Gentle Prayers of Comfort and Support

Matterofprayer: A Year of Everyday Prayers – Tuesday, December 6, 2016


Gentle Prayers of Comfort and Support

An elderly loved one is coming to the ending of life. So sad. Yet, it has been a long, full and fruitful life. A life well-lived.

I have been at many hospital and care center bedsides, professionally, as a chaplain. Many end-of-life situations, some sudden (like, from a massive heart attack), and others—not so sudden. Some more painful, and a few even excruciating for me to watch. Each one is unique.

When I know the person involved, or know the loved one sitting by the bed, that changes things. Makes it different. (I probably could come up with some words to describe this difference, but I am feeling my own personal feelings right now. I am not very fluid with the words at this time.) Regardless, whether I know the person, or loved one, or not, it is still a difficult situation. Painful, and sorrowful, to say the least.

Sometimes there are complicated emotions tied up in various relationships (for example, with the person dying, or with loved ones, or with some others who have died—or even with all three). This heightens the difficulty, the emotions: the fear, anger, anxiety, dread, and overwhelming grief. Or, sometimes, flattens out the emotional response.

Right now, I have the option to retreat into my professional demeanor, as a chaplain and pastoral caregiver. Or, I can do the human thing, and feel. I think I will feel my feelings right now.

Dear healing Savior, I pray that You come alongside of all who mourn and grieve this night. I pray for my relatives and loved ones who are near and far away. I ask you to come alongside of this beloved one, nearing the end of life. I pray that You may be preparing a place at Your heavenly banquet table, even now. I know You and Your angels will welcome this loved one home. Thank You for loving us, even when we can’t say the words, ourselves. Thank You for caring for us, even when we go astray or wander in a far country. And, thank You for welcoming this dear one home to You, after a long journey here in this world. Lord, in Your mercy, hear all of our prayers.r



Like what you read? Disagree? Share your thoughts with your loved ones and continue the conversation.

Why not visit my companion blogs, “the best of” A Year of Being Kind.  #PursuePEACE. My Facebook page, Pursuing Peace – Thanks! And, read my sermons from Pastor, Preacher Pray-er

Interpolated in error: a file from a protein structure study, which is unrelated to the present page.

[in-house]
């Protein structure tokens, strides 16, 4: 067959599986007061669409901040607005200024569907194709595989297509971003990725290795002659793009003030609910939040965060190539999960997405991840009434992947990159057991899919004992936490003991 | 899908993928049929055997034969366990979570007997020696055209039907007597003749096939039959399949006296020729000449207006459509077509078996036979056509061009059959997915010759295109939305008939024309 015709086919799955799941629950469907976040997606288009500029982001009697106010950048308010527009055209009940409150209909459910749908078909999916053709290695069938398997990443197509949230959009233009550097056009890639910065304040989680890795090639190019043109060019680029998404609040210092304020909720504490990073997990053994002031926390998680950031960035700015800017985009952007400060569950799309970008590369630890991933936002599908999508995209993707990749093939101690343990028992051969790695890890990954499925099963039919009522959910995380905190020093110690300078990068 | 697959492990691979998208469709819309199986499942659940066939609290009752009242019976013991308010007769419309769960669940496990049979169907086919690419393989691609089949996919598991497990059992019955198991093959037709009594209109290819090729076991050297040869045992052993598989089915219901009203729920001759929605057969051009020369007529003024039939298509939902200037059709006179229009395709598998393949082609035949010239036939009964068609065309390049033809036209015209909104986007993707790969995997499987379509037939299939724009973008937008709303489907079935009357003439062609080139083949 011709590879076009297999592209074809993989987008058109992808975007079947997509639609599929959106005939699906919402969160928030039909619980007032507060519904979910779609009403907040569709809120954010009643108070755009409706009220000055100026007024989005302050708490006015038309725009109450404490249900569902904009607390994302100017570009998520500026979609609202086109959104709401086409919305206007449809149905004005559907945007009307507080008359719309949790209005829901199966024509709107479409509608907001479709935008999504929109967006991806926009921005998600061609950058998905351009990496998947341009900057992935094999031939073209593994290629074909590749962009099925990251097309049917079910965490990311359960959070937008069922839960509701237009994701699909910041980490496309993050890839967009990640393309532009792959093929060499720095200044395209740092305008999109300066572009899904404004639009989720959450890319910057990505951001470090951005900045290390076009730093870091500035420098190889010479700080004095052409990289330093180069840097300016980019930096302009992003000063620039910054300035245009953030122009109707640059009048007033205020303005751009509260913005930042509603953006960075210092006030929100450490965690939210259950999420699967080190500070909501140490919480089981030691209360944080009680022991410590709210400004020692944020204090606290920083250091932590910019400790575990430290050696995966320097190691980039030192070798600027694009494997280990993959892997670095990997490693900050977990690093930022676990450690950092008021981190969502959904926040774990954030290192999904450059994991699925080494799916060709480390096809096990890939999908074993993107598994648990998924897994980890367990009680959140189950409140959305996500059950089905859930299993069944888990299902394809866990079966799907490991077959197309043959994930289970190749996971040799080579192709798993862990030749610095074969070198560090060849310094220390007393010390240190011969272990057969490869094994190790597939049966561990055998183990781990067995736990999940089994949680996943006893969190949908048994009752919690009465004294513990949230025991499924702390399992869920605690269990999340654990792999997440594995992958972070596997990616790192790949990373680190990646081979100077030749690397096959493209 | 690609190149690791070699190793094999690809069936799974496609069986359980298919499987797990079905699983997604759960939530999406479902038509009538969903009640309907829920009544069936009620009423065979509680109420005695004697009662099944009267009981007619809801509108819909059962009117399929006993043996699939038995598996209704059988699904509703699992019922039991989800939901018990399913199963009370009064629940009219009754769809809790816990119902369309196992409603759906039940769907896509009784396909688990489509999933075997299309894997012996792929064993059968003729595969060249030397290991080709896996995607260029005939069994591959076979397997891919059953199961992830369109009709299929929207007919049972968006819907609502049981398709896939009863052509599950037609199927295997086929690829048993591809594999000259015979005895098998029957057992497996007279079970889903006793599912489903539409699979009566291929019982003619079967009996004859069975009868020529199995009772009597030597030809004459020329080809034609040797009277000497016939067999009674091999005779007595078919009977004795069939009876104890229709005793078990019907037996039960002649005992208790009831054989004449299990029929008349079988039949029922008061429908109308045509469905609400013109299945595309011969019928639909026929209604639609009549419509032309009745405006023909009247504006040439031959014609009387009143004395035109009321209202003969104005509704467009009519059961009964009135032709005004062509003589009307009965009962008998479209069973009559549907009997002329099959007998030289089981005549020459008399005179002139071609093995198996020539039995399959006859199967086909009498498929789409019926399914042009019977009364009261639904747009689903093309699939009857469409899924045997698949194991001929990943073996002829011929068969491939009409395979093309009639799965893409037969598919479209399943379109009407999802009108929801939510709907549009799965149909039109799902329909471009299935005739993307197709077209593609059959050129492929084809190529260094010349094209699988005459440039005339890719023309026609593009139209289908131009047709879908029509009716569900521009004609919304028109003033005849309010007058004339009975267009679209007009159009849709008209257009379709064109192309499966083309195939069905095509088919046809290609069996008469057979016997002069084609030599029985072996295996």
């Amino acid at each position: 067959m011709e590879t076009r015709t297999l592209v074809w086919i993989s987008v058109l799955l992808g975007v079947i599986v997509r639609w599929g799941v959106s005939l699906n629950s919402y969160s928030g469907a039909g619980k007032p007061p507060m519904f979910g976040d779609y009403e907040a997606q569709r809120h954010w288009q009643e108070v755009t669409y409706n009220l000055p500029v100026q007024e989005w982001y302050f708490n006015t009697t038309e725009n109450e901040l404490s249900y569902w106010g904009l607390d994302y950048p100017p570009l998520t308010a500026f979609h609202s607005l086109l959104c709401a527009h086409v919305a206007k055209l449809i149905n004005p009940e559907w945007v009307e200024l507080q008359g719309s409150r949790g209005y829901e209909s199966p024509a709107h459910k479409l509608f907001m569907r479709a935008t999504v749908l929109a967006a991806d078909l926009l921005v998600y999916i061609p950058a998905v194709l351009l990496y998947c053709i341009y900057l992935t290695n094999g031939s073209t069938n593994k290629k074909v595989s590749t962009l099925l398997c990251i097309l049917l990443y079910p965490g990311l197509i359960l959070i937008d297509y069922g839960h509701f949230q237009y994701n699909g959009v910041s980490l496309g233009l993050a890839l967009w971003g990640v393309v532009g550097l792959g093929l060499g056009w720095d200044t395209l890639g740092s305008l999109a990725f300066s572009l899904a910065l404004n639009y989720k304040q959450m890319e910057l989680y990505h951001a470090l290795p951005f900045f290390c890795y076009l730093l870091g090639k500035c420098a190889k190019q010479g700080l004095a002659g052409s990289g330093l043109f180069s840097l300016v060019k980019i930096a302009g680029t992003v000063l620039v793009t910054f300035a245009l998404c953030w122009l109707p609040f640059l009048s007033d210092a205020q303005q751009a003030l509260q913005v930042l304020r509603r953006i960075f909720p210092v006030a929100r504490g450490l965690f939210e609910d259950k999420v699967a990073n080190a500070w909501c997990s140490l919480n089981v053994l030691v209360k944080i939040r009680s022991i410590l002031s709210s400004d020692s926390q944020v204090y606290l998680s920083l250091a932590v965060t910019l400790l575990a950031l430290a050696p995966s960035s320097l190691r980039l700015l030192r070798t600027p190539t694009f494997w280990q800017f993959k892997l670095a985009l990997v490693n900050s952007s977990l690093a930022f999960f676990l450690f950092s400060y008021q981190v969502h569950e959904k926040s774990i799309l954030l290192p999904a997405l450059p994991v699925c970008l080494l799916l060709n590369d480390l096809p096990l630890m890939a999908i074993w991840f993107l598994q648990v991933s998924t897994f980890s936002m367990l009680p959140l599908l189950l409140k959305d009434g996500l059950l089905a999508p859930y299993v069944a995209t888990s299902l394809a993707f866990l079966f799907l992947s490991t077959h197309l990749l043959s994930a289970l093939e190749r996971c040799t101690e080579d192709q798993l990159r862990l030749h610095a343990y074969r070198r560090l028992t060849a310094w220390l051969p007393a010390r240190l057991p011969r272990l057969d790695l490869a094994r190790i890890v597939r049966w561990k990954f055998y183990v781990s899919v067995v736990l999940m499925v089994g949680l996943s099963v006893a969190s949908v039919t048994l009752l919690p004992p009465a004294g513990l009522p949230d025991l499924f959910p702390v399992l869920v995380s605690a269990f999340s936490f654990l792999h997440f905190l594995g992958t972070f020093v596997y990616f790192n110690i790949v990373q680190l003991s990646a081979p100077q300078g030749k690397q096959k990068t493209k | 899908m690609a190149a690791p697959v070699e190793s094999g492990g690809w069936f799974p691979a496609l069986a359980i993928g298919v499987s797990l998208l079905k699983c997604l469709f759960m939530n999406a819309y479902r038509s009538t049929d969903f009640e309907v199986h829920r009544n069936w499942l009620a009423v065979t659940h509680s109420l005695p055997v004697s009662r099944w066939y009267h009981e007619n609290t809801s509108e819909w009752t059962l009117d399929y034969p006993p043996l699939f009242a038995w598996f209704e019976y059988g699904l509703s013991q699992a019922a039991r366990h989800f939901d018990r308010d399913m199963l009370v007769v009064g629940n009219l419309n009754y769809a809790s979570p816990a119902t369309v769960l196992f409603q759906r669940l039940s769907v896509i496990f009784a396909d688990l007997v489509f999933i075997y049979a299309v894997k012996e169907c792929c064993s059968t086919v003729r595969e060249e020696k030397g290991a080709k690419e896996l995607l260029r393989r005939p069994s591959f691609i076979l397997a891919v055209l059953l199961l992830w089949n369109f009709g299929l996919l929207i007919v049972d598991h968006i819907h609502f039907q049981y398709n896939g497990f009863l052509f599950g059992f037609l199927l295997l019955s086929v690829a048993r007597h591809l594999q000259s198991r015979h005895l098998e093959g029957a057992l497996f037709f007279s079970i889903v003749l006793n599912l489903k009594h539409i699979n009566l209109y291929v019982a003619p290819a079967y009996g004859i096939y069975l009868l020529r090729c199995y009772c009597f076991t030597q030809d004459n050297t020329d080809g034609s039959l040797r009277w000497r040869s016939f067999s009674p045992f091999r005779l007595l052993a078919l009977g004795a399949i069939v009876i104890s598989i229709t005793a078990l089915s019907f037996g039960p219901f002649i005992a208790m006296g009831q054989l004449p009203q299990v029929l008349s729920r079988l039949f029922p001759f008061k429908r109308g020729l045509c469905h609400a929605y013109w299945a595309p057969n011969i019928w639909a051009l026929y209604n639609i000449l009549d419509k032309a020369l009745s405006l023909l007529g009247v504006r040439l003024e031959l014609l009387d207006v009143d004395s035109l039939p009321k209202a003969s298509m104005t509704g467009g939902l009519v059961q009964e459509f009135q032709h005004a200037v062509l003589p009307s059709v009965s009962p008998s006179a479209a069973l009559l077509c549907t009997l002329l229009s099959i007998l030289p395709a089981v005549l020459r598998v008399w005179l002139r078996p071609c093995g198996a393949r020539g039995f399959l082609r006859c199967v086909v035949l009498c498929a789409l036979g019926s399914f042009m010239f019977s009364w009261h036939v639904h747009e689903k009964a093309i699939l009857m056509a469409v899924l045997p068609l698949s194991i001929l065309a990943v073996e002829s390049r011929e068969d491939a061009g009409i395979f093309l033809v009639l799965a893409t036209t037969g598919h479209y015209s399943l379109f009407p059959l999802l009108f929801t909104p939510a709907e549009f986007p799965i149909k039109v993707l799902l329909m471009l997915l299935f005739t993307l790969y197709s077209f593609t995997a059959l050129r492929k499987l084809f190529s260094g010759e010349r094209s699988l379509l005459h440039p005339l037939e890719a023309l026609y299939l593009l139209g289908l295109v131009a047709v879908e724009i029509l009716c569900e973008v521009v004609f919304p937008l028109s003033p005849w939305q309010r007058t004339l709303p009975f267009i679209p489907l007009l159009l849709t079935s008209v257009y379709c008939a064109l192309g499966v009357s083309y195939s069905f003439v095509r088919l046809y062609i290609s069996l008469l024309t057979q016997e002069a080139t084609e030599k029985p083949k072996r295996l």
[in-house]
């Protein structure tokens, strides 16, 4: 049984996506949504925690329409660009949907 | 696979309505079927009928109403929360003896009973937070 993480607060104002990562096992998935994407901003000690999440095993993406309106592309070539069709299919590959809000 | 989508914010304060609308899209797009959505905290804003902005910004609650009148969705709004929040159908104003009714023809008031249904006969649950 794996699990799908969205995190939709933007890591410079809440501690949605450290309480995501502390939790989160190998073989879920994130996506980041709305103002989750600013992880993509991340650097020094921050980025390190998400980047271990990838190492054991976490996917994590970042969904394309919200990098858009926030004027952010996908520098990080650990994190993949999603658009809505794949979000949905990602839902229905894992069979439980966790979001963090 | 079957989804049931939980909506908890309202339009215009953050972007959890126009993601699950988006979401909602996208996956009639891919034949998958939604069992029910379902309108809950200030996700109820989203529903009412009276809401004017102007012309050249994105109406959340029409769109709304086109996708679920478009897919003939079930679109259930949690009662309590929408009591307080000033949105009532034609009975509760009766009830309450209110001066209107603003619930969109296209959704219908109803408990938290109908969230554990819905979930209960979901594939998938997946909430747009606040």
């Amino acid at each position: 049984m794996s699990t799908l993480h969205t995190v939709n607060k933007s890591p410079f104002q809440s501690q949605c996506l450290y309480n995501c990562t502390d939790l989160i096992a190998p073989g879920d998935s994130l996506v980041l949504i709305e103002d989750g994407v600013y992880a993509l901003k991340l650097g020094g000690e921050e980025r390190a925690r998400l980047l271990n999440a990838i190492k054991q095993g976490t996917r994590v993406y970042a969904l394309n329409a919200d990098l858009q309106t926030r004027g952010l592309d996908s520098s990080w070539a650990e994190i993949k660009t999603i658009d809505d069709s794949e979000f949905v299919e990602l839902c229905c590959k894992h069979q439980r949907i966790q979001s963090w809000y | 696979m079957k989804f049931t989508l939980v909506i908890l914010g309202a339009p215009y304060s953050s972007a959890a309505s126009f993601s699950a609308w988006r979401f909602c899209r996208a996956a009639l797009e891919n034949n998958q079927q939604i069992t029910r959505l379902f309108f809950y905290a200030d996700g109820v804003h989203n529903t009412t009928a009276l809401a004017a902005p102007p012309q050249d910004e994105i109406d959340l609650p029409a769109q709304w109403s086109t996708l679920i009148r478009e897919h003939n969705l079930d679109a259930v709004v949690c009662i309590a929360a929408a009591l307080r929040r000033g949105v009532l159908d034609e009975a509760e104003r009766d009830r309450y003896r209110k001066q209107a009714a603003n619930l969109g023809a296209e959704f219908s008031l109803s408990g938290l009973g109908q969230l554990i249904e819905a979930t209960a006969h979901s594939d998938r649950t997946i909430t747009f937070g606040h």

6 responses to “Gentle Prayers of Comfort and Support

  1. I’m praying for you and your loved one Eliza. Your congregation is blessed to have you, and I’m praying too that they bless you at this time.

  2. Thanks for your kind and encouraging words, Tim. It seems like everything is in slow motion right now, personally. Except, as my husband rightfully reminded me, we cannot put our lives on hold, long-term. So, I will be going to teach bible study in a few minutes, and to the Chamber of Commerce holiday party this evening. Life does continue. And–thanks so much. Again.

  3. Tim shared this on Twitter, Eliza — thanks for your reflections here. I can imagine it is a challenge to know how to “be” with the suffering/grieving in each situation: whether they need calm and restraint from you, or whether they need your tears. I guess it is never wrong just to be yourself and be present. God bless.

    • I appreciate your care and support. Yes, I need to be prayerful, and still be authentic. Feel my personal feelings, and still be there for others who need pastoral care. God bless you at this hopeful Advent time.

  4. Sometimes, I think, we get tired of feeling. Grieving, and watching others grieve can suck us dry, wear us out and leave us feeling colourless. As a pastor’s wife and one who has been a professional counsellor, I find myself seemingly trying to relocate Jesus, the God of hope. Not that HE is lost or anything close to lost it is simply that I have lost sight of Him in that which has seemingly swallowed up my energy, my joy, my very self. Usually this happens when I have been witness to scenes that overwhelm me, or emotions that destabilise me. It is then that I feel ever so fragile and so painfully vulnerable. I then look for hope and as always I end up sinking in the arms of Jesus, most often with tears running down my very tired cheeks. Life is so painful sometimes. To reflect is so painful sometimes. I send you dear chaplaineliza much love as you continue the journey and as you hold the hands of others who desire your companionship. S.

    • Thank you for your kind words, Sandra. Your expression about “relocating Jesus, the God of hope” especially rings true to me. Yes, I think that carers can be overwhelmed by huge waves of emotion, indeed.

      Wishing you the love and support we all can access through our Prince of Peace, Elizabeth.

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